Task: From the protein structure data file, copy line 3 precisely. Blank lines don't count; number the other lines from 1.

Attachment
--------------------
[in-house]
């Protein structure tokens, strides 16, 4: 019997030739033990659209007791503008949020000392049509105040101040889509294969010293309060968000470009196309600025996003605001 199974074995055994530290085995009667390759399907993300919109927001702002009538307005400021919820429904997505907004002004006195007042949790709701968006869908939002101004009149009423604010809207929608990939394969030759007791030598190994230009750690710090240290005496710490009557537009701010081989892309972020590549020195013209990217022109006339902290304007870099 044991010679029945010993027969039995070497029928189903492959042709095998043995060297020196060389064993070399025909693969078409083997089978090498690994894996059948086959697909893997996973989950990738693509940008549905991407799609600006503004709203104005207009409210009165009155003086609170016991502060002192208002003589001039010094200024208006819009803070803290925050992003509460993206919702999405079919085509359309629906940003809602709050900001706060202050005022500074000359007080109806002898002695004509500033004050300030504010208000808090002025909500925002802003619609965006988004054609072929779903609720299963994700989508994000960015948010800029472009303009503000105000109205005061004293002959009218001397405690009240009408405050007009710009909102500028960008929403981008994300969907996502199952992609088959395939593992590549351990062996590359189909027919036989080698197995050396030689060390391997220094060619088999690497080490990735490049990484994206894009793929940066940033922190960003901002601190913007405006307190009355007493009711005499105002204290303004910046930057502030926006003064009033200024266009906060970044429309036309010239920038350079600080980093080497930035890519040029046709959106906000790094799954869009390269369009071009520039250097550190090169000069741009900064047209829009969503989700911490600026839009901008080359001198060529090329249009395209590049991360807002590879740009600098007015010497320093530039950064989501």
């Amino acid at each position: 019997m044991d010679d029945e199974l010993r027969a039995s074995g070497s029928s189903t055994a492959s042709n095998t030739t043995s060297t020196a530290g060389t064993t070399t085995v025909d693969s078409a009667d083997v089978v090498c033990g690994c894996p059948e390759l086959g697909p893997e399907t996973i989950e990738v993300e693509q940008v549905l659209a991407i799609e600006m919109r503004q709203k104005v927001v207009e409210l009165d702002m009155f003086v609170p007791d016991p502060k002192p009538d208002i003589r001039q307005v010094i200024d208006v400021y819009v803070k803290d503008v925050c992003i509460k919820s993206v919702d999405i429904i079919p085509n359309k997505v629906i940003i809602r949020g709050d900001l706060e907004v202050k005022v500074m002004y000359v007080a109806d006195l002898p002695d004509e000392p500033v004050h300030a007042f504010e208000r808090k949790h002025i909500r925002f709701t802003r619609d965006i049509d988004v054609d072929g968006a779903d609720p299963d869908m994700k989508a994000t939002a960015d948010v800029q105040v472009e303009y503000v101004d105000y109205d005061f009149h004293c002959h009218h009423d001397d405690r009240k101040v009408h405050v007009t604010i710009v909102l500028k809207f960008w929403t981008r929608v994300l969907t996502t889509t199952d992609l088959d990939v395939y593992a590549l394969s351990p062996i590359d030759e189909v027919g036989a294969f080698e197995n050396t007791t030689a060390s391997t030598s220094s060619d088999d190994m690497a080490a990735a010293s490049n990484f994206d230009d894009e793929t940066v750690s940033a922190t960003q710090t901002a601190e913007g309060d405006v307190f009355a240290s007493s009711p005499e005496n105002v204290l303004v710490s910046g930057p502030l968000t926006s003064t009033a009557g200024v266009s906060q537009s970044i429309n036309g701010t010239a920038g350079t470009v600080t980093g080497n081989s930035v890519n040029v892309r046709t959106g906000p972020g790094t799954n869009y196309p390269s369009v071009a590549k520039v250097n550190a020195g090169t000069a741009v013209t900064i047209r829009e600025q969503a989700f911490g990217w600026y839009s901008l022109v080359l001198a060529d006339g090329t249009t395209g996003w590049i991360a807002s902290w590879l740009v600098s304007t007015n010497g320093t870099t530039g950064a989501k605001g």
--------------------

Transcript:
């Amino acid at each position: 019997m044991d010679d029945e199974l010993r027969a039995s074995g070497s029928s189903t055994a492959s042709n095998t030739t043995s060297t020196a530290g060389t064993t070399t085995v025909d693969s078409a009667d083997v089978v090498c033990g690994c894996p059948e390759l086959g697909p893997e399907t996973i989950e990738v993300e693509q940008v549905l659209a991407i799609e600006m919109r503004q709203k104005v927001v207009e409210l009165d702002m009155f003086v609170p007791d016991p502060k002192p009538d208002i003589r001039q307005v010094i200024d208006v400021y819009v803070k803290d503008v925050c992003i509460k919820s993206v919702d999405i429904i079919p085509n359309k997505v629906i940003i809602r949020g709050d900001l706060e907004v202050k005022v500074m002004y000359v007080a109806d006195l002898p002695d004509e000392p500033v004050h300030a007042f504010e208000r808090k949790h002025i909500r925002f709701t802003r619609d965006i049509d988004v054609d072929g968006a779903d609720p299963d869908m994700k989508a994000t939002a960015d948010v800029q105040v472009e303009y503000v101004d105000y109205d005061f009149h004293c002959h009218h009423d001397d405690r009240k101040v009408h405050v007009t604010i710009v909102l500028k809207f960008w929403t981008r929608v994300l969907t996502t889509t199952d992609l088959d990939v395939y593992a590549l394969s351990p062996i590359d030759e189909v027919g036989a294969f080698e197995n050396t007791t030689a060390s391997t030598s220094s060619d088999d190994m690497a080490a990735a010293s490049n990484f994206d230009d894009e793929t940066v750690s940033a922190t960003q710090t901002a601190e913007g309060d405006v307190f009355a240290s007493s009711p005499e005496n105002v204290l303004v710490s910046g930057p502030l968000t926006s003064t009033a009557g200024v266009s906060q537009s970044i429309n036309g701010t010239a920038g350079t470009v600080t980093g080497n081989s930035v890519n040029v892309r046709t959106g906000p972020g790094t799954n869009y196309p390269s369009v071009a590549k520039v250097n550190a020195g090169t000069a741009v013209t900064i047209r829009e600025q969503a989700f911490g990217w600026y839009s901008l022109v080359l001198a060529d006339g090329t249009t395209g996003w590049i991360a807002s902290w590879l740009v600098s304007t007015n010497g320093t870099t530039g950064a989501k605001g």